>How Agents Pitch Your Book

>I was looking at one of my regular “blog visit spots” today and saw this post. Here’s what’s going on. The author queried this particular agent (this is an agent blog, by the way). The agent loved the project and wrote the letter (below) to an editor to get the editor to look at the story (and ask to buy it, of course).

Now, this is what I call “selling” the story. This is the kind of excitement I should be working up when I write my own queries to get someone interested in my own books…agents, editors, whoever. It’s the same kind of excitement I should be working up to write blurbs…hell, to write the whole book for that matter. Anyway, I was fascinated by it, so thought I’d reprint it on my own blog to remind me.

Oh, and put the website on your “rotation list”…there is always some great stuff there! http://pubrants.blogspot.com/

Hello Jane,

This novel my book club needs to read right now—who cares about publication. I started HOTEL ON THE CORNER OF BITTER AND SWEET at 9 p.m. on a Monday night. I thought I would give it a quick look because I knew the author already had an agent offer on the table. I figured I would know within the first 50 pages whether it was right for me. Well, after 10 pages, I realized that I had to tell myself to breathe. There were sections that literally had my heart racing and I needed to skip to end of the chapter just to discover what happens. Then I would go back and read what I had missed, my heart still pounding.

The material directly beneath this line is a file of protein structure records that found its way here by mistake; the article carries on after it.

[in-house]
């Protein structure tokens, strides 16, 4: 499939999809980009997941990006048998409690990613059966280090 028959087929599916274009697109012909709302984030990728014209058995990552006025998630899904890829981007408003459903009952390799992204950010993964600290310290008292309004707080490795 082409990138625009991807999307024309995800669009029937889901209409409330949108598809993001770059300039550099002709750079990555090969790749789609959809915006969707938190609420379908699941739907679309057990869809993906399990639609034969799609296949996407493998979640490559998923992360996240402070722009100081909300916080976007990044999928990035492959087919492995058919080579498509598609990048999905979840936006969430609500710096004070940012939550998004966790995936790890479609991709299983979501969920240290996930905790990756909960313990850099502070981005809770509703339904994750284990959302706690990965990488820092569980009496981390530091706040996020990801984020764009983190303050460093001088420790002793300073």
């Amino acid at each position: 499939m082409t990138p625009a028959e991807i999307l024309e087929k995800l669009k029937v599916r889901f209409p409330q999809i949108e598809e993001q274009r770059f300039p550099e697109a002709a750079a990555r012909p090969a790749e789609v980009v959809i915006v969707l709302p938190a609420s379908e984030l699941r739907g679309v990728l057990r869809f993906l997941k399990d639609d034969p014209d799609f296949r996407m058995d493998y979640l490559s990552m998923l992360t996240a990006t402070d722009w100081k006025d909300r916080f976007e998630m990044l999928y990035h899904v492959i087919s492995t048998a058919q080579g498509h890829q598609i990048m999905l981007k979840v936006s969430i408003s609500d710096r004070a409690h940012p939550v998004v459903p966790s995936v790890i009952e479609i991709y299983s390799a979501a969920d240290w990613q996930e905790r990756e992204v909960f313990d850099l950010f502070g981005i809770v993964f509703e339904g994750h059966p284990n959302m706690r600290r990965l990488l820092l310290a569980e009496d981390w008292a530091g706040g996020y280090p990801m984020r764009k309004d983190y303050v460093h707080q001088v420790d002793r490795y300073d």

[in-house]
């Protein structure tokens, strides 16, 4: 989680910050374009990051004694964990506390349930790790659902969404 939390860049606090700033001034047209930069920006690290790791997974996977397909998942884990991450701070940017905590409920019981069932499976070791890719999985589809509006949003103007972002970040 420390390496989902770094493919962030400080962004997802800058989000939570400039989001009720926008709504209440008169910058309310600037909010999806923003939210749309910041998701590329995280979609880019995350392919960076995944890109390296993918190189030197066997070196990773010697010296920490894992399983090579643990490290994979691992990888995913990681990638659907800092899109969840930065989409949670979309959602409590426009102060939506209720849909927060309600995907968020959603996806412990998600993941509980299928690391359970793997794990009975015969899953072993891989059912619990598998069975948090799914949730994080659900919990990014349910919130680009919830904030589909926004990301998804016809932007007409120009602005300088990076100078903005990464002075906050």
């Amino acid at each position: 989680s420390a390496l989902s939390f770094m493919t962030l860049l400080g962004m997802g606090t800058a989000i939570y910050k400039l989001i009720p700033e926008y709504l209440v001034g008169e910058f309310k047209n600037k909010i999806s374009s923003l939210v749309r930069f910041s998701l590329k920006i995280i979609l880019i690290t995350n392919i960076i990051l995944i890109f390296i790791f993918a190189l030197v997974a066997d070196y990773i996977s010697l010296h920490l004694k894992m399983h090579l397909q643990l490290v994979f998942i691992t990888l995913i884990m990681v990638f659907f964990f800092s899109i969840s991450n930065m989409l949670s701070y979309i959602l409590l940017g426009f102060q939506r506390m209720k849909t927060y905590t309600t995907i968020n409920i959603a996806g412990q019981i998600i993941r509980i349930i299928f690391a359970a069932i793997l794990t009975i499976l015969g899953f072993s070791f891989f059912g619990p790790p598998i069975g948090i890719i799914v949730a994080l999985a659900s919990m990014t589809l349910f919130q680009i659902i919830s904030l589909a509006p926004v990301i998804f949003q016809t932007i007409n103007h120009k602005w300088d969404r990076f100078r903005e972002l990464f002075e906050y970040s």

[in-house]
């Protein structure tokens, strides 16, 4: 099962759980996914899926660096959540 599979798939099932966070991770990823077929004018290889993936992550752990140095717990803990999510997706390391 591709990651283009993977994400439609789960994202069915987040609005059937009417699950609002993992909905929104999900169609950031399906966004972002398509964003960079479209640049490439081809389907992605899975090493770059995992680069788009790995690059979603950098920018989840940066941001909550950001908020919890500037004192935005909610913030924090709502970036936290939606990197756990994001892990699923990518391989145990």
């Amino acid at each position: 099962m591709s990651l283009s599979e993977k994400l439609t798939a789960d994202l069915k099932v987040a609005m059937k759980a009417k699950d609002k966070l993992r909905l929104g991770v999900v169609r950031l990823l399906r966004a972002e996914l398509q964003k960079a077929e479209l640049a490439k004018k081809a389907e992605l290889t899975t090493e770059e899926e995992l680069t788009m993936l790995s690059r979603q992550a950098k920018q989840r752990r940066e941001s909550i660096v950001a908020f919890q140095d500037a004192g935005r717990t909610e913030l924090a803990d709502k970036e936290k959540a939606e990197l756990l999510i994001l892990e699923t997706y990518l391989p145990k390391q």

And if you don’t feel this same way as the story unfolds, you’ll know this manuscript is not the right one for you.

HOTEL ON THE CORNER OF BITTER AND SWEET is the story of Henry Lee, a Chinese boy in Seattle who falls in love (although it is forbidden) with a Japanese girl named Keiko right after the bombing of Pearl Harbor. It is also the story of Henry Lee as a middle-aged man forty years later who, when passing by Seattle’s old Japantown’s Panama Hotel, stumbles into a news conference on the hotel steps where the new owner has discovered in the basement the untouched belongings of thirty interned Japanese families. When the owner unfolds, for the news cameras, a Japanese bamboo parasol with a bright orange koi painted on it, Henry instantly recognizes it as Keiko’s. In that moment, he can no longer suppress his familiar and never forgotten longing and he must confront the memories and the choices he did or did not make all those years ago.

Growing up near Seattle’s Chinatown, the author Jamie Ford was called “Ja Mei” by his Chinese relatives—which quickly became “Jamie” to the rest of the world. He is also an alumnus of the Squaw Valley Community of Writers and a survivor of Orson Scott Card’s Literary Bootcamp. In 2006 he took First Place in the Clarity of Night “Twin Lights” Fiction Contest, and his short-story, “I am Chinese” was a Top 25 Finalist in Glimmer Train’s 2006 Short-Story Award for New Writers. He is currently an advertising creative director and HOTEL ON THE CORNER OF BITTER AND SWEET is his debut novel.

This is an unforgettable story about fathers and sons. About love and the choices we make that can forever change our lives.

I can’t wait to have someone else to talk to about this novel.

All Best,
Kristin

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